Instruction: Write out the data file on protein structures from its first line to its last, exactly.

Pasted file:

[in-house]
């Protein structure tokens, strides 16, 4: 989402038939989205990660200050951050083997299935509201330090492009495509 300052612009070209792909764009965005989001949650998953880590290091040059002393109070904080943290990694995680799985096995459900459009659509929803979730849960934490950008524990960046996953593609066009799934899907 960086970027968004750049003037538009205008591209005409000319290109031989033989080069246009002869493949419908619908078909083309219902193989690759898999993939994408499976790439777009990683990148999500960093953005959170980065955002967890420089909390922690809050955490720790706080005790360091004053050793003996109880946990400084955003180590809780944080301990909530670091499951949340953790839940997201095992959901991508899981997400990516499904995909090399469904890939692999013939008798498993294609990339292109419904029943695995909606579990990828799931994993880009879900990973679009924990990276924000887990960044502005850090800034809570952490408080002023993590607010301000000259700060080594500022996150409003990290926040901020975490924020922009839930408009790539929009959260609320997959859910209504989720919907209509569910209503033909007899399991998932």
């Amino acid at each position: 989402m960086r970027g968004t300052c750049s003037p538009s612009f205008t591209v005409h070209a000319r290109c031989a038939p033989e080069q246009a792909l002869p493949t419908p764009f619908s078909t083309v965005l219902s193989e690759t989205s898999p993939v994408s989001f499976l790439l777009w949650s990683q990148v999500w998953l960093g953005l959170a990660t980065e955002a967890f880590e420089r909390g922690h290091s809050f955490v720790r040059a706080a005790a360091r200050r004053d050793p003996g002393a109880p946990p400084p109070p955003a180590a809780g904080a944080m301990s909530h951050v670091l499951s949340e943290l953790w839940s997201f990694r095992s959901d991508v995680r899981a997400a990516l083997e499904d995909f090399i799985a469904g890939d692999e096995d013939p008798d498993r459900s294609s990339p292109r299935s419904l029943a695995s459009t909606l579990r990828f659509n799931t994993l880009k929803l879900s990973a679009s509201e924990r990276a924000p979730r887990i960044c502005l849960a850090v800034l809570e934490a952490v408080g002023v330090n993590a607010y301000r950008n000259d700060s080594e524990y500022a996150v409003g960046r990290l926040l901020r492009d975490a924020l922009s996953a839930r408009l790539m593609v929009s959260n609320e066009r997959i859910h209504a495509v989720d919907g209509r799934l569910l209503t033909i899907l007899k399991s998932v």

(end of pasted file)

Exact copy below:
[in-house]
């Protein structure tokens, strides 16, 4: 989402038939989205990660200050951050083997299935509201330090492009495509 300052612009070209792909764009965005989001949650998953880590290091040059002393109070904080943290990694995680799985096995459900459009659509929803979730849960934490950008524990960046996953593609066009799934899907 960086970027968004750049003037538009205008591209005409000319290109031989033989080069246009002869493949419908619908078909083309219902193989690759898999993939994408499976790439777009990683990148999500960093953005959170980065955002967890420089909390922690809050955490720790706080005790360091004053050793003996109880946990400084955003180590809780944080301990909530670091499951949340953790839940997201095992959901991508899981997400990516499904995909090399469904890939692999013939008798498993294609990339292109419904029943695995909606579990990828799931994993880009879900990973679009924990990276924000887990960044502005850090800034809570952490408080002023993590607010301000000259700060080594500022996150409003990290926040901020975490924020922009839930408009790539929009959260609320997959859910209504989720919907209509569910209503033909007899399991998932």
């Amino acid at each position: 989402m960086r970027g968004t300052c750049s003037p538009s612009f205008t591209v005409h070209a000319r290109c031989a038939p033989e080069q246009a792909l002869p493949t419908p764009f619908s078909t083309v965005l219902s193989e690759t989205s898999p993939v994408s989001f499976l790439l777009w949650s990683q990148v999500w998953l960093g953005l959170a990660t980065e955002a967890f880590e420089r909390g922690h290091s809050f955490v720790r040059a706080a005790a360091r200050r004053d050793p003996g002393a109880p946990p400084p109070p955003a180590a809780g904080a944080m301990s909530h951050v670091l499951s949340e943290l953790w839940s997201f990694r095992s959901d991508v995680r899981a997400a990516l083997e499904d995909f090399i799985a469904g890939d692999e096995d013939p008798d498993r459900s294609s990339p292109r299935s419904l029943a695995s459009t909606l579990r990828f659509n799931t994993l880009k929803l879900s990973a679009s509201e924990r990276a924000p979730r887990i960044c502005l849960a850090v800034l809570e934490a952490v408080g002023v330090n993590a607010y301000r950008n000259d700060s080594e524990y500022a996150v409003g960046r990290l926040l901020r492009d975490a924020l922009s996953a839930r408009l790539m593609v929009s959260n609320e066009r997959i859910h209504a495509v989720d919907g209509r799934l569910l209503t033909i899907l007899k399991s998932v």